Human Capital Accumulation over the Life-Cycle: Evidence from Germany’s Reunification
Wolfgang Dauth and
Annual Conference 2016 (Augsburg): Demographic Change from Verein für Socialpolitik / German Economic Association
We study and compare the importance of human capital acquired at different stages of the life-cycle. We exploit Germany’s unique reunification episode and the sudden restructuring of East Germany’s labor market institutions and education system. We show graphical evidence that earnings, employment and wages for each East German birth cohort—scaled by the same outcomes for West German cohorts—change linearly with age at reunification. These linear exposure effects display structural breaks, i.e., changes in slope, around the ages 18 and 30 at reunification for both genders, and age 35 for females: there are significant gender differences. Exposure effects are by far the strongest for males between ages 20 and 30, where relative earnings decline at a rate of 2% per year for older cohorts. Around 40% of this effect is explained by higher college graduation rates for younger cohorts, while the remaining 60% underscores the impor- tance and long lasting impact of early career effects. For females, earnings differences are almost completely explained by employment. We document reverse exposure effects for East German women between age 5 and 30 at reunification: employment and labor force participation rates increase linearly with each additional year spent in the socialist East. This trend is reversed after age 30, with older cohort’s earnings and employment declining with each additional year spent in the East.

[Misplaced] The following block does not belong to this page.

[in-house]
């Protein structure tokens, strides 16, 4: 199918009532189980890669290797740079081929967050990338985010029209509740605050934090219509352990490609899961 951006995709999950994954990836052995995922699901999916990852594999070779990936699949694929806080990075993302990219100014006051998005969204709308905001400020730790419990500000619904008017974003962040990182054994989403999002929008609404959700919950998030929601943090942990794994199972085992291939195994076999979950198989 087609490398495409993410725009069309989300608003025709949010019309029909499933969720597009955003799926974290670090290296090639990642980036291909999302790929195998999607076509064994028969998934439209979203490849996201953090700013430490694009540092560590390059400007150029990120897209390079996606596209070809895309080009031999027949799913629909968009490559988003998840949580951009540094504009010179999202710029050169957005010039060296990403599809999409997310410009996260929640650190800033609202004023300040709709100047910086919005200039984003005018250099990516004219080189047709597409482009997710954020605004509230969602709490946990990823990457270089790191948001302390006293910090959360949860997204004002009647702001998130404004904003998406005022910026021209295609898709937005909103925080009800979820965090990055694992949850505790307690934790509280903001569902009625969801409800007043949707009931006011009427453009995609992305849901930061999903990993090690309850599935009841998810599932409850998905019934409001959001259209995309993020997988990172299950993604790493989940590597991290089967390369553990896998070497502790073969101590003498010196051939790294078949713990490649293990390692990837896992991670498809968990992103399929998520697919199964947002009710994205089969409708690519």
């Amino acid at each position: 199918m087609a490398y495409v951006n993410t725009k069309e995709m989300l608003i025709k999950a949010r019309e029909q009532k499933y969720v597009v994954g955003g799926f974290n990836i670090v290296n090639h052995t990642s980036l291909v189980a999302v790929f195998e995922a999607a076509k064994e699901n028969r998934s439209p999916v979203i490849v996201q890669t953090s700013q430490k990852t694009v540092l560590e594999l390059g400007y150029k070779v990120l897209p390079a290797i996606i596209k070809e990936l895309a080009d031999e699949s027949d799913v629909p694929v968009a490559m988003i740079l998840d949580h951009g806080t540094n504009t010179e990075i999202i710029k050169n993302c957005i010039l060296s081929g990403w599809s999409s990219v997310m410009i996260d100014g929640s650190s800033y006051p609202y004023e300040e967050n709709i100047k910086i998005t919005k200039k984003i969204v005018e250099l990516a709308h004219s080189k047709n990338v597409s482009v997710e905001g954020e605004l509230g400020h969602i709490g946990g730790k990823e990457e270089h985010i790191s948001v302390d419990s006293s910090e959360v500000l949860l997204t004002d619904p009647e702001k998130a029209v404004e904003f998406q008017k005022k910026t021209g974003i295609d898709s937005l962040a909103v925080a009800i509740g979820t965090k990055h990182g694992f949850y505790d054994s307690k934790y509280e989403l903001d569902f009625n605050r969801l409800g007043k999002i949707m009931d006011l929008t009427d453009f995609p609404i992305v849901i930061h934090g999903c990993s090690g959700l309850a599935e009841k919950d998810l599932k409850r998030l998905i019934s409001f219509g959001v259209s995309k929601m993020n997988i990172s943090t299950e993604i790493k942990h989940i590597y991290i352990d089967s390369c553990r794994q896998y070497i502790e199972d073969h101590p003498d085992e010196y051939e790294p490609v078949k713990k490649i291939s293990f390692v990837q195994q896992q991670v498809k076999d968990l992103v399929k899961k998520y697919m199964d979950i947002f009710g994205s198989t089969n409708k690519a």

JEL-codes: J30 J40 J24 (search for similar items in EconPapers)
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